Last year's recalls of pet foods drew attention to the safety of all animal feeds and particularly to the potential for contamination of ingredients.
Back in 2003, the Food and Drug Administration began an initiative to address just those concerns—though the recalls of 2007 have influenced the course of the project.
The FDA Center for Veterinary Medicine is developing a comprehensive Animal Feed Safety System to help protect the health of companion animals, production animals, and humans. A core concept of the AFSS is applying risk assessment to contaminants in ingredients for animal feed, including pet food.
George Graber, PhD, a former CVM official who organized the AFSS team and now serves as a consultant, said the FDA's existing programs to ensure safety of animal feed have focused on a few specific issues such as bovine spongiform encephalopathy and medicated feeds.
"There are gaps in the system, so the FDA is trying to modernize and strengthen it," Dr. Graber said. "The agency is expanding the universe of firms, operations, and people who are going to be impacted."
Another core AFSS concept is emphasizing preventive measures. Dr. Alfred Montgomery, CVM counterterrorism coordinator, said veterinarians should be aware of the AFSS because animal feed is a linchpin in the relationship between animal and human health.
"What threatens animal feed threatens the food chain and also companion animals that are part of the family," Dr. Montgomery said. "We need help from the veterinary community as we move forward for guidance and assistance in implementing this effort."
The latest draft of the AFSS framework includes six components that cover ingredients, contaminants, manufacturing, reporting of unsafe feed, regulatory oversight, and education and outreach.
Last year, the FDA and the Association of American Feed Control Officials signed a memorandum that recognizes each organization's role in the AAFCO process for defining and listing ingredients suitable for feeds. Under the FDA Amendments Act of 2007, however, the agency will need to establish its own standards and definitions for feed ingredients.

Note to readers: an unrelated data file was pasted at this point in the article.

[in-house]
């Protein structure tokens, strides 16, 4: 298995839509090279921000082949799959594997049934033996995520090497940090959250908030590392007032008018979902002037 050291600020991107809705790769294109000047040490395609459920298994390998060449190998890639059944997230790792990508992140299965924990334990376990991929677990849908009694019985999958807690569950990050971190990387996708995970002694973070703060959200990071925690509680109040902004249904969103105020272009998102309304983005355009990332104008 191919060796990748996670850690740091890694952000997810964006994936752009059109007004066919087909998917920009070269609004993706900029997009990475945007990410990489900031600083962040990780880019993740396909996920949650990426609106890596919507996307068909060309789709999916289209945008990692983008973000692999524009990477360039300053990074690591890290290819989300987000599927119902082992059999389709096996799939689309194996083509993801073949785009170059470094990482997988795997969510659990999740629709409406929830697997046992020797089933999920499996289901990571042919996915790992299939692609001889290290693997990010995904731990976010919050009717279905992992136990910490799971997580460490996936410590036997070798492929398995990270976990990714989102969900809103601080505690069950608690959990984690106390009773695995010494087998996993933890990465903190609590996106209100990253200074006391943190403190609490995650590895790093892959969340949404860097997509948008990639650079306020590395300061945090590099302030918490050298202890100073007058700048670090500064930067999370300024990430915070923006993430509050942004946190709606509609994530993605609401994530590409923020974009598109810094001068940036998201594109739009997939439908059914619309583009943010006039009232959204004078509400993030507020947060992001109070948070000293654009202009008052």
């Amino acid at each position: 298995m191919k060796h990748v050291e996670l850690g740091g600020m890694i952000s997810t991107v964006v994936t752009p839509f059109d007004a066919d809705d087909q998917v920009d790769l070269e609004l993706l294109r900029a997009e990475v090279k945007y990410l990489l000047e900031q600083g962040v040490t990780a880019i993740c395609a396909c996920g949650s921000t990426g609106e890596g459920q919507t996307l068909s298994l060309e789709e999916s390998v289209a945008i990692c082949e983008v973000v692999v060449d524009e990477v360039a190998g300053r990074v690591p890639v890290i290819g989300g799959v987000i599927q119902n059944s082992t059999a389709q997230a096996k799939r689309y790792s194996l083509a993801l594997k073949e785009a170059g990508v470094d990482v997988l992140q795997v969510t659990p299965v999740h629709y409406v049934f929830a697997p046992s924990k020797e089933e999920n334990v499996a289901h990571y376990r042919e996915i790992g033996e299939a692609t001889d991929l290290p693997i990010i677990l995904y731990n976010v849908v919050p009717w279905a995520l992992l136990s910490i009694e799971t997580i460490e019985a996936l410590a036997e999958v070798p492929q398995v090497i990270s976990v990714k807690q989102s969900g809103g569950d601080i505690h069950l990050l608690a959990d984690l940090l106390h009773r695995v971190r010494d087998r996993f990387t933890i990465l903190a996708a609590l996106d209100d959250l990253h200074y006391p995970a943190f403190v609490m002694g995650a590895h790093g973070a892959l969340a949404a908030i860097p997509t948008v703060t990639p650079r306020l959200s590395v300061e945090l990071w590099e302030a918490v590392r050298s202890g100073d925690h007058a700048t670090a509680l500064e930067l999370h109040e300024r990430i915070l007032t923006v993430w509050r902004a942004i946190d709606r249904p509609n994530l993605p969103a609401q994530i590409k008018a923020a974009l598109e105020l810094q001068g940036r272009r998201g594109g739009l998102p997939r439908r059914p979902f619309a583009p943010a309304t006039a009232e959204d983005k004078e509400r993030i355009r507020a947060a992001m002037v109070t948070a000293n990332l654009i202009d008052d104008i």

The FDA also continues to work on methodically assessing which contaminants to limit in feed ingredients and mixed feed. Dr. Graber said the agency previously has established regulatory limits for only a handful of feed hazards, such as aflatoxin and polychlorinated biphenyls.
"But there are a number of other contaminants for which the FDA has not established any limits," Dr. Graber said. The agency has no limits for dioxins in feed, for example, and has dealt with dioxin contamination on a case-by-case basis.
Through a risk modeling process, the agency is examining dozens of feed hazards before deciding which to limit. The process involves ranking relative risks of contaminants by analyzing degrees of exposure as well as health consequences.
In the past, Dr. Graber said, producers of feed ingredients have not been subject to as much FDA oversight as manufacturers of mixed feed. Under the AFSS, the agency anticipates more extensive review of operations at ingredient processing plants.
"What the FDA wants to do is focus on those ingredients that present the greatest risk to animal and human health," Dr. Graber said.
The FDA and manufacturers of mixed feed already have taken preventive measures for some ingredients. To help prevent the spread of BSE, the FDA increased oversight of the rendering of certain animal materials for feed. Manufacturers of mixed feed routinely test corn and other crops for aflatoxin.